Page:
How a Plane Can Just Vanish

Experts answer questions after Malaysian Airlines disappearance

By Matt Cantor,  Newser Staff

Posted Mar 11, 2014 12:32 PM CDT

(Newser) – The disappearance of a Malaysia Airlines flight is raising plenty of questions beyond "where is it"? For instance, how, in an age of constant tracking, could it have vanished? And how could it have fallen from the sky? A look around at some of the answers being offered up:

  • The Washington Post explains how it might have dropped off the grid. Radar can only reach so far. Passengers' cell phones can't necessarily connect to networks in the air. And Malaysia Airlines doesn't seem to carry WiFi. As for the maps passengers see on the backs of seats, those track planes' activity via ground stations and would probably lack any information we don't already have.

  • What about the black box? Businessweek wonders. Why is that data kept inside a plane where we can't get to it, rather than transmitted from the plane? Mainly because of cost, the site explains. It would cost an airline $300 million per year to send out all that data. And airlines aren't likely to spend that money as disasters become rarer.
  • But how did the plane fall mid-flight, anyway? NPR notes a few factors that can affect a jet while it's in the air. One is mechanical stress from the cabin's pressurization and depressurization. But maintenance usually addresses that, and the Boeing 777 in question had recently been inspected. Technical failure is unlikely in today's aircraft, which are protected with back-up systems. Human error remains a possibility, but the most common issue while in flight is sabotage, an expert says.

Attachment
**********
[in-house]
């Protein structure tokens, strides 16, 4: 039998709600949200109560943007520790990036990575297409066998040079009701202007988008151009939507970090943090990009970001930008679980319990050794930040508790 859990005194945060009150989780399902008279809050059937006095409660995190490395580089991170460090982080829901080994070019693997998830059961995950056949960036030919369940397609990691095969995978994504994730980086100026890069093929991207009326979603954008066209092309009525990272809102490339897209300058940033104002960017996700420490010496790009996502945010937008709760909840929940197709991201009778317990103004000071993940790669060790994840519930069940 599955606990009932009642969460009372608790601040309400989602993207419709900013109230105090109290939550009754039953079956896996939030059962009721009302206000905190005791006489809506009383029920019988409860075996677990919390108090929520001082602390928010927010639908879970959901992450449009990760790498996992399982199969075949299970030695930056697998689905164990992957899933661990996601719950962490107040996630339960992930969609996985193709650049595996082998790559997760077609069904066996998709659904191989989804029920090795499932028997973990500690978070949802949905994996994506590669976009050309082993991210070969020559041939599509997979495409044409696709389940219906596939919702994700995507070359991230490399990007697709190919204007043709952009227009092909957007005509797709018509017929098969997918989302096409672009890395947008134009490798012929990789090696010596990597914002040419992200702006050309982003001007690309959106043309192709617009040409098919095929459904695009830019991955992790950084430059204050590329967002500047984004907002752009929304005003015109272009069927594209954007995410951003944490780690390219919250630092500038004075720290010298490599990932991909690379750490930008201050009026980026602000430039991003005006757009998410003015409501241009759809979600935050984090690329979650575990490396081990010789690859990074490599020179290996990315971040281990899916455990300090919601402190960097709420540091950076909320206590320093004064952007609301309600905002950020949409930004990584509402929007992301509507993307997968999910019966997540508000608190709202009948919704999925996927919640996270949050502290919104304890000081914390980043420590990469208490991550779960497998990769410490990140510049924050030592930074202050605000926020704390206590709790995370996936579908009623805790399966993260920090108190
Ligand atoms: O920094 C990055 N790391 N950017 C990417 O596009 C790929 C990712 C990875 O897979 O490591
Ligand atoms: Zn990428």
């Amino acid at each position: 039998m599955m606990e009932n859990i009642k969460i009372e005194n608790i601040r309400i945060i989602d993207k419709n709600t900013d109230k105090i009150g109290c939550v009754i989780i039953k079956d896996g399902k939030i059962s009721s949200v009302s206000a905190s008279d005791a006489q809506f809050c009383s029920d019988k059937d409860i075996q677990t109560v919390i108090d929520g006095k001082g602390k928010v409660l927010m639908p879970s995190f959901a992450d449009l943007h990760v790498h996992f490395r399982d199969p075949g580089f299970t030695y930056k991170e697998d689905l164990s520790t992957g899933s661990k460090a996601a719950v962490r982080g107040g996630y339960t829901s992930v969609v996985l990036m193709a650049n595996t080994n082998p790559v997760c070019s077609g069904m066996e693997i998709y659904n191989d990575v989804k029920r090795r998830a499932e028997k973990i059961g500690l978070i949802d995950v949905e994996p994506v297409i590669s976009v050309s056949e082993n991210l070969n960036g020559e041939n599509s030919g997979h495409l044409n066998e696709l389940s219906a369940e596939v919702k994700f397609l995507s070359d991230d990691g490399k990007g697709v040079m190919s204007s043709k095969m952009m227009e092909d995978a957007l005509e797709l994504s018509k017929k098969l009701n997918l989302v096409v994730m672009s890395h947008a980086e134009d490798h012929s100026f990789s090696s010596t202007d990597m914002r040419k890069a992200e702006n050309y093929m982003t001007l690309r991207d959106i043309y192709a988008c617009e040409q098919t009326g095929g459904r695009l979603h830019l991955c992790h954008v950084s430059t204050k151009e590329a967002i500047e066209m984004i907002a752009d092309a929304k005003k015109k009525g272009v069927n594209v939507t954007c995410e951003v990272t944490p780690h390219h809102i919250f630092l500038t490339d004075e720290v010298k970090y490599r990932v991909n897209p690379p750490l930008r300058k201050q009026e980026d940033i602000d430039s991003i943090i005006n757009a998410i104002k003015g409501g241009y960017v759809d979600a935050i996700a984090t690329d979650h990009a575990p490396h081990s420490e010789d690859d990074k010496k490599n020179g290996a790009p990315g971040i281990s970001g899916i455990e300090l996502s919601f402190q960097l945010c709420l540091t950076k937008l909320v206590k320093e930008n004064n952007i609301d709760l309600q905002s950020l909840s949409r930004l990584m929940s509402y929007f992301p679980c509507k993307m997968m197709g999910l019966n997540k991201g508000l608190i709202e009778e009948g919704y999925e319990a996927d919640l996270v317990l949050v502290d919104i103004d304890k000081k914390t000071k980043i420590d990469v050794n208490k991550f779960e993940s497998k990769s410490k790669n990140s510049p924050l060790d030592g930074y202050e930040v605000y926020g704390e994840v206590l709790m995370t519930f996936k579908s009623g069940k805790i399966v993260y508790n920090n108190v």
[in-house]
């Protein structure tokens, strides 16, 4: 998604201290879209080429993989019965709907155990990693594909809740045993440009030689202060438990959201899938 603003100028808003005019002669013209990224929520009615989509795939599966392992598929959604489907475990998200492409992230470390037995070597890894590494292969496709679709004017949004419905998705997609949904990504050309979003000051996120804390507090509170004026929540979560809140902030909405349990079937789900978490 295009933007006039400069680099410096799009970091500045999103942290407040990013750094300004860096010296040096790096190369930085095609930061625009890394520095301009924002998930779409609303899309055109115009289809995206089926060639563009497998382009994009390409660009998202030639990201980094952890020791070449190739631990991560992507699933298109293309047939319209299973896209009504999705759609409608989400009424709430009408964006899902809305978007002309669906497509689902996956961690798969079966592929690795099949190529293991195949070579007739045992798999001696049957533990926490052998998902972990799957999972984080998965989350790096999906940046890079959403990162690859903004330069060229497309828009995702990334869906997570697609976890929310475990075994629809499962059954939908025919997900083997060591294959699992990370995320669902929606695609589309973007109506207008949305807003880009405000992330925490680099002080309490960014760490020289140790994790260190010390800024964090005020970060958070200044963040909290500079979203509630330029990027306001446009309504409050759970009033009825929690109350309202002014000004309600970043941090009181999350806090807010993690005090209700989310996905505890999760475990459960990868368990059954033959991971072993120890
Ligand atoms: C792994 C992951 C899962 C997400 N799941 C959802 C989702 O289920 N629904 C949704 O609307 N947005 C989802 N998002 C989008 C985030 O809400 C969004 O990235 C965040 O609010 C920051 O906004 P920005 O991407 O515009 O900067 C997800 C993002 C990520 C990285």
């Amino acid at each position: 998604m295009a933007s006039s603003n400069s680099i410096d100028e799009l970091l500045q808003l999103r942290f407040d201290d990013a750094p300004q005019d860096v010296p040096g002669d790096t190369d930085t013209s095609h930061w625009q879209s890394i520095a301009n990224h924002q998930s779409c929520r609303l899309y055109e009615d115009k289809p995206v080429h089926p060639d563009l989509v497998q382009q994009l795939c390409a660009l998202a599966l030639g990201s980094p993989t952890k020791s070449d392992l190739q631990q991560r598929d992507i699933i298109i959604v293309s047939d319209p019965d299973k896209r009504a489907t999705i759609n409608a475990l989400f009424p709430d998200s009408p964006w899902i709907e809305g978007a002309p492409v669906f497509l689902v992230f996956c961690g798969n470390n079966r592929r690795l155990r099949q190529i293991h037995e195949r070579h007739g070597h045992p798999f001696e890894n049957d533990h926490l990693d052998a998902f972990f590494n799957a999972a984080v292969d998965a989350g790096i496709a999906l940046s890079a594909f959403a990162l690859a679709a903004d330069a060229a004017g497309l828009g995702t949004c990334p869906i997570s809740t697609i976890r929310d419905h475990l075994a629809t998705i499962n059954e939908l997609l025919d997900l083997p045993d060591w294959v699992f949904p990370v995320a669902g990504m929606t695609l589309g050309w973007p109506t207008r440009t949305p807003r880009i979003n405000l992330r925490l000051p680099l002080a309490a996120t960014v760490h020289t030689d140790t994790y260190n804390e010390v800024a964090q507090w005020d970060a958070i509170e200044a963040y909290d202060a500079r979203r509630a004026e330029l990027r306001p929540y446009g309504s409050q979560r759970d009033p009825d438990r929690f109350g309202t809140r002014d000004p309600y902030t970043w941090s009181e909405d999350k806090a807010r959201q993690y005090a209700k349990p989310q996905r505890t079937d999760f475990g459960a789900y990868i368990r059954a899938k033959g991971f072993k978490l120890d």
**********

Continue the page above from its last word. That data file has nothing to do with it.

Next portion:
A vessel is seen from a Vietnam Air Force aircraft during a search for a missing Malaysia Airlines Boeing 777 over the Gulf of Thailand between Malaysia and Vietnam on Tuesday, March 11, 2014.
A vessel is seen from a Vietnam Air Force aircraft during a search for a missing Malaysia Airlines Boeing 777 over the Gulf of Thailand between Malaysia and Vietnam on Tuesday, March 11, 2014.   (AP Photo/Na Son Nguyen)
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